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Richardwilfred

Thank you – for your clear description and honesty! Superb advice – you are a knowledgeable golfer and a great teacher!

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Mark E

Herman………good stuff! Watching your video’s has me Hermanized….. or call me a Hermanator. I have been around golf for a very long time and have seen or heard a lot of different instructors and instruction….. you have the gift of maybe the clearest instruction I have seen. Thanks!

Mark E from Tennessee

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Herman Williams

Thanks, Mark. I try to call it as I see it and give you guys the plainest possible way to understand and fix or build a golf swing. I’m glad you’ve found it helpful. Keep in touch. – Hermanator :)

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Markus

Hi Hermann,
might be your very german first name …..;-)

….but after 4.786.312 Golf videos, 286,145 books and 3.788 DVDs (at least it feels like that) and more than 2.000 $ in Pro Lessons (this is really true) YOU MADE IT and I now -for the first time ever- I know how the trailing wrist works, -and I am already a 18 hcp. after I started golf 2011 in April.
I always knew that my body was doing right but there was a missing link in my release, that stopped me from being more consistant and better.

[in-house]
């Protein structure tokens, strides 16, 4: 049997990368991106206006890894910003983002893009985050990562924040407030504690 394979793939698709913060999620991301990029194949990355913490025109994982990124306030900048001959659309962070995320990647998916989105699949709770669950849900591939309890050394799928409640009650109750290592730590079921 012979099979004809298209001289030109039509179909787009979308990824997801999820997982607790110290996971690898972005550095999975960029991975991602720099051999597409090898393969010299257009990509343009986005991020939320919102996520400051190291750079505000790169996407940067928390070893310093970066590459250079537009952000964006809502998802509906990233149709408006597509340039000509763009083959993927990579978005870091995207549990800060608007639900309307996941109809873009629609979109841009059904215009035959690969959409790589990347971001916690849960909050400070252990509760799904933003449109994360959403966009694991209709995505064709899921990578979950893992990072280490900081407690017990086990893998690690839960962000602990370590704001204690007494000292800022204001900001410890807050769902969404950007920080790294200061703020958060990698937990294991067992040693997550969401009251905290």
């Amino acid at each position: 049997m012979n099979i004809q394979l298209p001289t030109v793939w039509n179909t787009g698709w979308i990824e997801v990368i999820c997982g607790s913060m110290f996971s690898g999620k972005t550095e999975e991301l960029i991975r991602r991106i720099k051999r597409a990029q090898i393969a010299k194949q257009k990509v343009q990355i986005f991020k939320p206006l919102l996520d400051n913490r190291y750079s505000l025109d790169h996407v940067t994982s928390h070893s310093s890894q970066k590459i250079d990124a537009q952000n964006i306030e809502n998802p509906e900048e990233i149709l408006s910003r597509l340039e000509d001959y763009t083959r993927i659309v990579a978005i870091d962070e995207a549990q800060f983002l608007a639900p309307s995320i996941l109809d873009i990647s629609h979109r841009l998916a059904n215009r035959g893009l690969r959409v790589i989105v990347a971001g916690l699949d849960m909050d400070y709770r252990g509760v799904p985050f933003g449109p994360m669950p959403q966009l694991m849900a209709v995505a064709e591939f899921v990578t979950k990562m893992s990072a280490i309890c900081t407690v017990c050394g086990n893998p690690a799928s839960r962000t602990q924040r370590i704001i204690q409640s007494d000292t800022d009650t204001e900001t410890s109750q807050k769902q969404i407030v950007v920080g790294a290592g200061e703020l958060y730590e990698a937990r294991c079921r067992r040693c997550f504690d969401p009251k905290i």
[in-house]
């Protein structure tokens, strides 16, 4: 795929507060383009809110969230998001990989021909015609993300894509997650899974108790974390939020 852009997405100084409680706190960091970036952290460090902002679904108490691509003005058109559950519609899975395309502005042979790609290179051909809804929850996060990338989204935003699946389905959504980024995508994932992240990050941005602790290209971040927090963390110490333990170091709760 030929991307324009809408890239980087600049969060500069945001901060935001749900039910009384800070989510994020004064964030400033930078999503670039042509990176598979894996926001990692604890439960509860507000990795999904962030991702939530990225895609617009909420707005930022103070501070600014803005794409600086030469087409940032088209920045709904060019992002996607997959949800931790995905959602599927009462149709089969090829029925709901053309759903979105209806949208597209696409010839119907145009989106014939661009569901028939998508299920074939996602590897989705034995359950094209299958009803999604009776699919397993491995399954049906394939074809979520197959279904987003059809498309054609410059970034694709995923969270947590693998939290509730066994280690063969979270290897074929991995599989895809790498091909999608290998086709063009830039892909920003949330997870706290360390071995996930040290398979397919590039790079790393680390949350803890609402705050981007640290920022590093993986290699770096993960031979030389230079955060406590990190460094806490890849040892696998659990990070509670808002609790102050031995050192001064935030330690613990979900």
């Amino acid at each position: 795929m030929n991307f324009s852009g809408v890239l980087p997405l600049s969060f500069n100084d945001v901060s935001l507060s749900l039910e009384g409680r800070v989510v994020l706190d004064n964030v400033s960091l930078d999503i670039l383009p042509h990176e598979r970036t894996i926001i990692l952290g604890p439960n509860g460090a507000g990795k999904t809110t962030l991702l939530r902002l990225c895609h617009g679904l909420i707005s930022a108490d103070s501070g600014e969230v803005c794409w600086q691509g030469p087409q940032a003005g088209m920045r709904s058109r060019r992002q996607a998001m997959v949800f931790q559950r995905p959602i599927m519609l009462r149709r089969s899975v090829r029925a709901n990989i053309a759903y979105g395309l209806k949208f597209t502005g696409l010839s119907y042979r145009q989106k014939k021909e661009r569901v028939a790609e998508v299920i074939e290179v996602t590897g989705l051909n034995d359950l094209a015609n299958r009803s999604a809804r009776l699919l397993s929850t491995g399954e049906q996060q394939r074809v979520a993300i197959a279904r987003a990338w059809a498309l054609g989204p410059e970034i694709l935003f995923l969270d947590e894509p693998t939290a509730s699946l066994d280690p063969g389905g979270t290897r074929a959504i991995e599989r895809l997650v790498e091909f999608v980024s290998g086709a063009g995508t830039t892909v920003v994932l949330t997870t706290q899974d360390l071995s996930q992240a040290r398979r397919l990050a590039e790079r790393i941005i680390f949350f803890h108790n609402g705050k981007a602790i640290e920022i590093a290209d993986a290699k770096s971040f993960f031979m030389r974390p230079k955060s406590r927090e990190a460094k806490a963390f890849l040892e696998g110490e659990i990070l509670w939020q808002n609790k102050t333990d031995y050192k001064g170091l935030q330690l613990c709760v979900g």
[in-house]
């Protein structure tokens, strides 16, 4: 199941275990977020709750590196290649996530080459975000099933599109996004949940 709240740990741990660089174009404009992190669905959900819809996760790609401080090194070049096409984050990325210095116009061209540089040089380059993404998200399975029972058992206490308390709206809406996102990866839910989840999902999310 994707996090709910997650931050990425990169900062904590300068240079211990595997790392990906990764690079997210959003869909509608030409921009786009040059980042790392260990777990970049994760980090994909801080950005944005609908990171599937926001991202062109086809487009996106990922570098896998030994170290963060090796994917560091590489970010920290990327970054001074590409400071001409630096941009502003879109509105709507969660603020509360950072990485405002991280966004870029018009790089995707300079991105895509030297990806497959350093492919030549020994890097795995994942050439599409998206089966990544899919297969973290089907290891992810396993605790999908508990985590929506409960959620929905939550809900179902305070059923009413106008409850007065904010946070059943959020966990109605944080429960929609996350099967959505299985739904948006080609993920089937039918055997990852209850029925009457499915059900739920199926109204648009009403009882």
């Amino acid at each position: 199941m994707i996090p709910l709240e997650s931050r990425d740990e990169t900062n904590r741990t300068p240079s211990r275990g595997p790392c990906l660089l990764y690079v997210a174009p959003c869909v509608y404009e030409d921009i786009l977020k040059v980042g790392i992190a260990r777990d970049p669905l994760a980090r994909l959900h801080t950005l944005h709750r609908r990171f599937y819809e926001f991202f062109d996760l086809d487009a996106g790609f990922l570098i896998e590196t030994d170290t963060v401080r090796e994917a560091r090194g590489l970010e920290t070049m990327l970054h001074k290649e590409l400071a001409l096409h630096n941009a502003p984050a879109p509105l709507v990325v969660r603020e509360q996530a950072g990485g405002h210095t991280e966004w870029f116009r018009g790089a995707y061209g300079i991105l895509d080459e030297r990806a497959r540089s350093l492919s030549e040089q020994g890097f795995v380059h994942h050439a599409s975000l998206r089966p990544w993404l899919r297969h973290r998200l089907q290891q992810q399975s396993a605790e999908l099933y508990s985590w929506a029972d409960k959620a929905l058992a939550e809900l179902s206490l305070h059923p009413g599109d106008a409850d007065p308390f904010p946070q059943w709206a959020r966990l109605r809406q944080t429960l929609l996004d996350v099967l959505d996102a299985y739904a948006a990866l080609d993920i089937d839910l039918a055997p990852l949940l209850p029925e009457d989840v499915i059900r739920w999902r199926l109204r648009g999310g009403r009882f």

I was so focused on the front wrist, because everybody is talking about, and here you tell anything thats important.
Had 120 balls on the range to get use to this “new” wrist motion, went out on our 9 hole course, shot a 4 over par and was so excited that I also played our 18 hole course with 11 over par (38 putts*argh*).

I just gained 1 club length and my drives are about 30 mtrs (40 yds) longer in total.

THAAAAAAAAAAAAAAAAANK YOUUUUUUUUU!!!!

I guess Germany is a little too far for lessons, right….;-)?!

Thx so much!!!

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Herman Williams

Markus, I loved your story. Thanks so much for the honest compliments and testimonial. – Herman

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Ron Remillard

Great video. I am trying to get back into golf after 20 years at age 62. Your three part video describes all of the problems I had 20 years ago. Thanks to you, I understand the mechanics of the swing a lot better. My challenge now is to execute, especially when I have a ball in front of me.

This video seems like a “part four” of the series. I can feel myself rushing my swing at the point of contact and flipping my wrists as I hit the ball throwing my weight onto my back leg often coming out of my stance and lifting my head just after contact. Video three’s recommendations on the left hand made a lot of sense to me, but this video will help me to control the longer clubs at the top where a lot of my problems begin.